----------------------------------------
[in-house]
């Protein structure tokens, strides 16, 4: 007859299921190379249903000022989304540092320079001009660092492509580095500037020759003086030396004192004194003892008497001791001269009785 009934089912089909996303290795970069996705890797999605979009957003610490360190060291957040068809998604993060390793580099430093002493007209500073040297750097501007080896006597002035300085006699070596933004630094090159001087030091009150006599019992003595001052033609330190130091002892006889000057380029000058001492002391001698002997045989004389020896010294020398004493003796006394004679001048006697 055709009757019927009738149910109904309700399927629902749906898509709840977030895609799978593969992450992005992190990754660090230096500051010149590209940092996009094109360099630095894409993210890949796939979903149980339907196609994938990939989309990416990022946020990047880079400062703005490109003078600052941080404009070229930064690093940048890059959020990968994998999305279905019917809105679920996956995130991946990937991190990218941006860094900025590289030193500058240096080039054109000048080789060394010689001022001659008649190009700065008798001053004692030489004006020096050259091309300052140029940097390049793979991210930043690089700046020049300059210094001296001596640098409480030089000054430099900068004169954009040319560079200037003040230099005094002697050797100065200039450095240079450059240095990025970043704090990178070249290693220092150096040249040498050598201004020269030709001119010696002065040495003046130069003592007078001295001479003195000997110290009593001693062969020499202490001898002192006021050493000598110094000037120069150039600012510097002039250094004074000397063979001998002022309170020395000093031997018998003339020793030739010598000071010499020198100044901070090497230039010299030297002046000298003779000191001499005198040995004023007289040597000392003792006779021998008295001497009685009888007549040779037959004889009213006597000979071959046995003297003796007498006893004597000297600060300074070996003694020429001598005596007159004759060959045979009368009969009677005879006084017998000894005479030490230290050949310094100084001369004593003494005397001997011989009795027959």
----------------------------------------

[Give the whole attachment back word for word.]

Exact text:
[in-house]
């Protein structure tokens, strides 16, 4: 007859299921190379249903000022989304540092320079001009660092492509580095500037020759003086030396004192004194003892008497001791001269009785 009934089912089909996303290795970069996705890797999605979009957003610490360190060291957040068809998604993060390793580099430093002493007209500073040297750097501007080896006597002035300085006699070596933004630094090159001087030091009150006599019992003595001052033609330190130091002892006889000057380029000058001492002391001698002997045989004389020896010294020398004493003796006394004679001048006697 055709009757019927009738149910109904309700399927629902749906898509709840977030895609799978593969992450992005992190990754660090230096500051010149590209940092996009094109360099630095894409993210890949796939979903149980339907196609994938990939989309990416990022946020990047880079400062703005490109003078600052941080404009070229930064690093940048890059959020990968994998999305279905019917809105679920996956995130991946990937991190990218941006860094900025590289030193500058240096080039054109000048080789060394010689001022001659008649190009700065008798001053004692030489004006020096050259091309300052140029940097390049793979991210930043690089700046020049300059210094001296001596640098409480030089000054430099900068004169954009040319560079200037003040230099005094002697050797100065200039450095240079450059240095990025970043704090990178070249290693220092150096040249040498050598201004020269030709001119010696002065040495003046130069003592007078001295001479003195000997110290009593001693062969020499202490001898002192006021050493000598110094000037120069150039600012510097002039250094004074000397063979001998002022309170020395000093031997018998003339020793030739010598000071010499020198100044901070090497230039010299030297002046000298003779000191001499005198040995004023007289040597000392003792006779021998008295001497009685009888007549040779037959004889009213006597000979071959046995003297003796007498006893004597000297600060300074070996003694020429001598005596007159004759060959045979009368009969009677005879006084017998000894005479030490230290050949310094100084001369004593003494005397001997011989009795027959």